judgecorp writes: "The British Government has joined corporations such as Yahoo, Facebook and BT, in arguing against a tough proposed EU Regulation on Privacy. The UK government's intervention, led by justice minister Lord McNally, wants to scrap the proposed Regulation and replace it with a system of Directives. That's not just a matter of word play, it dilutes the proposals greatly. Regulations must be implemented in all EU member states at once, while the states have freedom on when and how to put a Directive into force."
judgecorp writes: "Reporters Without Borders has named and shamed the surveillance software vendors who sell to repressive regimes, including Syria, China and Iran. Their software is used to track activists, and has been instrumental in delivering some dissidents over for torture, says RWB. The offending companies include US-based Bluecoat, Germany's Trovicor, France's Amesys, the UK's Gamma International, as well as HackingTeam, based in the US and Italy. HackingTeam is unusual in that it turned up at the recent RSA show to defend its reputation, arguing that it avoided selling to countries on international blacklists."
judgecorp writes: "The Internet of Things needs securing Vint Cerf told the RSA conference this week. The father of the Internet believes that public key cryptography at a very granular level will be required for the host of devices joining the Internet over the next while. He also spoke in defence of "psudonymity", the means by which the likes of Google say they can make use of Web traffic information, without infringing privacy."
judgecorp writes: "A leaked document shows Yahoo's lobbying against European proposed privacy laws. Yahoo is telling the EU that "pseudonymous" data is anonymous enough to protect people's privacy, although it is still plenty good enough for Internet providers to present targetted ads. For that reason and others, privacy groups want pseudonymous data kept under stringent rules requiring explicit permission to share it."
judgecorp writes: "The latest Google Transparency Report, which tallies the number of times personal data is requested from Google, shows that governments are becoming more inquisitive than ever. Requests for user data have gone up by 70 percent since Google started these reports in 2009 — but the report shows Google is getting better at saying no: in 2009 it complied — fully or partially — with 76 percent of requests, and that figure is now down to 66 percent."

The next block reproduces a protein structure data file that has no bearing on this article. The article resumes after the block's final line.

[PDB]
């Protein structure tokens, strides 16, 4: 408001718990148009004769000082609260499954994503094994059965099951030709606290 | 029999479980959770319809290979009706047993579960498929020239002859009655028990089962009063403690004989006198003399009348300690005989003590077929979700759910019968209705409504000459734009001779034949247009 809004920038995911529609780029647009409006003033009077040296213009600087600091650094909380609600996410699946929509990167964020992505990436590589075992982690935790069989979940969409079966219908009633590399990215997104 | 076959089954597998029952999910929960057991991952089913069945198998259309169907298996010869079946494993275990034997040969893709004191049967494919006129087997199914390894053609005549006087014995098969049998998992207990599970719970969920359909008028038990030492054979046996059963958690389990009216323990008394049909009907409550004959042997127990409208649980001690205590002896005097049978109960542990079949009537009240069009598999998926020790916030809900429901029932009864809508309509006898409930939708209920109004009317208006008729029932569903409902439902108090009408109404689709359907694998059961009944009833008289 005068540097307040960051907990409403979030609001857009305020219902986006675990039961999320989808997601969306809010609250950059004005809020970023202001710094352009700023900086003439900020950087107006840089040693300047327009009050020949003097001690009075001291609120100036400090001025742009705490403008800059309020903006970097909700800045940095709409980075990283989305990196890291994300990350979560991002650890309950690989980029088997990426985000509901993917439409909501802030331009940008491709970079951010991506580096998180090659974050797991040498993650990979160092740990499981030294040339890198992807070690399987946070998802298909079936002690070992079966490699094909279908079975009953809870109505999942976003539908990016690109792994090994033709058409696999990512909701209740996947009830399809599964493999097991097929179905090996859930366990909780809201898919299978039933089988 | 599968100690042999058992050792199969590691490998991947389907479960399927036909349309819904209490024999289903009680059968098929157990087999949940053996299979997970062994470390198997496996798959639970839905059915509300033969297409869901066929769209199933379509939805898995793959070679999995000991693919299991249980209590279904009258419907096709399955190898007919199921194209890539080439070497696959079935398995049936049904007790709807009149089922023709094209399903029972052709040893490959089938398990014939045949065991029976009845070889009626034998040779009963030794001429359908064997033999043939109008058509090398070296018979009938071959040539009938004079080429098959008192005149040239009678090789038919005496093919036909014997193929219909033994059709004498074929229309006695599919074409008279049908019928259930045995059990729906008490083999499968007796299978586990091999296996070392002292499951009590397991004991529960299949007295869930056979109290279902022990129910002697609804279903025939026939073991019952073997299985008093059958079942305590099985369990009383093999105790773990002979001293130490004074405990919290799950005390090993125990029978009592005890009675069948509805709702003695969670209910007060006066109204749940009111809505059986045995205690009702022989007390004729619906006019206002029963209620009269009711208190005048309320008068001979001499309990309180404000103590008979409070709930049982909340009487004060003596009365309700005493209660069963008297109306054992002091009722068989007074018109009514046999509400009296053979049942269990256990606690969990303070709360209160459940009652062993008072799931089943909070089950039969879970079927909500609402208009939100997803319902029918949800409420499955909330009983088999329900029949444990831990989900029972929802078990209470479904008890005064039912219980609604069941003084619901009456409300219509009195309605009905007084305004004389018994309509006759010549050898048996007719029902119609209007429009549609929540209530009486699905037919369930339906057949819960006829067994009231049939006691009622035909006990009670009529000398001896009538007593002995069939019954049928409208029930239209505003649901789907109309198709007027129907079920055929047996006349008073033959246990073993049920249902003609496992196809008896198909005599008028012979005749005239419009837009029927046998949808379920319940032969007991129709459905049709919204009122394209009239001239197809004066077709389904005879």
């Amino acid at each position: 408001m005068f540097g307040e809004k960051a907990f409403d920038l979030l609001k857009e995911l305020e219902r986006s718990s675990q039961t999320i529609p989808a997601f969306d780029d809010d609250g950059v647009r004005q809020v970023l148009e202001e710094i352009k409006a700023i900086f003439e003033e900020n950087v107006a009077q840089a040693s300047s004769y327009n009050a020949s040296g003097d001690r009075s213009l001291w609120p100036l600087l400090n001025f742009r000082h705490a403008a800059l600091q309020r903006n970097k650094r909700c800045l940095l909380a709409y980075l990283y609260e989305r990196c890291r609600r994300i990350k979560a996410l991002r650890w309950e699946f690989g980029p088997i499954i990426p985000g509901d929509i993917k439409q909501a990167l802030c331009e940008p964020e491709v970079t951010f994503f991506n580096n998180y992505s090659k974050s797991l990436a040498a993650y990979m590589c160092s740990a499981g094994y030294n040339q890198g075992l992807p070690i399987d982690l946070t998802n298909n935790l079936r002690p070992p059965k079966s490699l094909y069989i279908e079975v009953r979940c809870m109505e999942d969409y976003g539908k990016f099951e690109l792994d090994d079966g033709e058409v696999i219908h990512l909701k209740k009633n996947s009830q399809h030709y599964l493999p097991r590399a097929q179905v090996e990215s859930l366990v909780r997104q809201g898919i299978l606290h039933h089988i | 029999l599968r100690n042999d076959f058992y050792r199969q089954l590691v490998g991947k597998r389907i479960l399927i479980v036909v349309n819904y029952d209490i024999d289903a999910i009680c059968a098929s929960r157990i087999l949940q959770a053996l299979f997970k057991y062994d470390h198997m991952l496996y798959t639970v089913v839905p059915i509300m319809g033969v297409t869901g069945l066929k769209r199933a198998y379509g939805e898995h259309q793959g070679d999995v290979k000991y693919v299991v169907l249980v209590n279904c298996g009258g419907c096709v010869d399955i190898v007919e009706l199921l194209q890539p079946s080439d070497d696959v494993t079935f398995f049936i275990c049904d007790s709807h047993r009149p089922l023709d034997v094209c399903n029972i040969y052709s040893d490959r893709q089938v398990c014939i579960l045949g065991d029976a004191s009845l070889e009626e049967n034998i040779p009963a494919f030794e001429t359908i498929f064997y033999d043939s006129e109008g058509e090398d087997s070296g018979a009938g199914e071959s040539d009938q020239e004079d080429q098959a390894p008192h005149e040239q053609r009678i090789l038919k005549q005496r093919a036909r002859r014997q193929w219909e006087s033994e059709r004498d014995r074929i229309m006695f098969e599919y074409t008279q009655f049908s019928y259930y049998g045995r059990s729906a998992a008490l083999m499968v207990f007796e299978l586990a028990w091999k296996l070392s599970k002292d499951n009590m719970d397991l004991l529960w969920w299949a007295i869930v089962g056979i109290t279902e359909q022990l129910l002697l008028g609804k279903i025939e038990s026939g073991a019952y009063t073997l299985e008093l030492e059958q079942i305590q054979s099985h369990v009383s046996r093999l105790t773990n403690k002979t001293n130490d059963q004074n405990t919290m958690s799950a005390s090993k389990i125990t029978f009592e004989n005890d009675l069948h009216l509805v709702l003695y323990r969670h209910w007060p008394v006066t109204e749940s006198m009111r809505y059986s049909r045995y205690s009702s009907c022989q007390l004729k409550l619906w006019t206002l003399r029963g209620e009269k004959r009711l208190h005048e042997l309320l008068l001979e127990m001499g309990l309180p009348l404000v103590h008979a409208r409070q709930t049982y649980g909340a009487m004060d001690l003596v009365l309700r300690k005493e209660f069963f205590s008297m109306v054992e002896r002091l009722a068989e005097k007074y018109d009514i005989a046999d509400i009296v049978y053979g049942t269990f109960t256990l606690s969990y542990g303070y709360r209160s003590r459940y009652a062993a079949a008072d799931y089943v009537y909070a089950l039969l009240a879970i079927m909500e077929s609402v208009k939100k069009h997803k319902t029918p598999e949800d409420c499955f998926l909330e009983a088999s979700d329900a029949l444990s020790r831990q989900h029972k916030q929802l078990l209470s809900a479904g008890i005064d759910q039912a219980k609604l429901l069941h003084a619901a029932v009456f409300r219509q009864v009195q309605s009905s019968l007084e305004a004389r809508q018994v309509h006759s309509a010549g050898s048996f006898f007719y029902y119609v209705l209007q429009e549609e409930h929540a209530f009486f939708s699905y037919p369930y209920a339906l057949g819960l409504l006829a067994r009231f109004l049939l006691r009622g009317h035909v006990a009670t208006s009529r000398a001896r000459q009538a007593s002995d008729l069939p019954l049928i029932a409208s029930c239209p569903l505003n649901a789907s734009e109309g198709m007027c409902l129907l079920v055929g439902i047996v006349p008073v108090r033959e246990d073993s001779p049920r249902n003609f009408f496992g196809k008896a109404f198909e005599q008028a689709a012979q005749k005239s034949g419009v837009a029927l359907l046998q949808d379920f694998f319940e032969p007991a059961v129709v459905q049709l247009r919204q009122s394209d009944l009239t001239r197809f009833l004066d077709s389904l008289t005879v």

judgecorp writes: "A UK government contract has confirmed earlier reports that British citizens will have the option to use PayPal to accredit themselves for public services such as the new Universal Credit benefit system. Using PayPal might be a public relations goof, as PayPal's parent eBay is notoriously clever at avoiding UK taxes, recently paying only £1.2 million on profit of £789 million (around 0.15 percent)."
judgecorp writes: "Plans to make the UK's health service — the NHS — paperless have been criticised by privacy campaigners for making the system opt-out rather than opt-in. Patients records would be shared digitally by default, and this is seen as a big risk by activists."
judgecorp writes: "The Irish Data Protection Commissioner is keeping a close eye on the new Facebook Graph Search. “We will be continuing to engage with Facebook Ireland on this new facility in light of experience of the pilot phase to ensure that the facility operates in compliance with Irish and EU data protection law," said the commissioner, which gave the feature a good look before it was launched."
judgecorp writes: "Rights groups say the United Arab Emirates government used the latest Java zero day flaw in an attempt to load spyware onto an activist's computer. Bahrain Watch reports dissecting an email sent to an activist, which promised a video involving Dubai's chief of policy, but which actually contained a Java applet that exploited the unpatched flaw, to install a remote administration toolkit apparently based on SpyNet."
judgecorp writes: "Nokia has admitted that it routinely decrypts user's HTTPS traffic, but says it is only doing it so it can compress it to improve speed. That doesn't convince security researcher Gaurang Pandya, who accuses the company of spying on customers."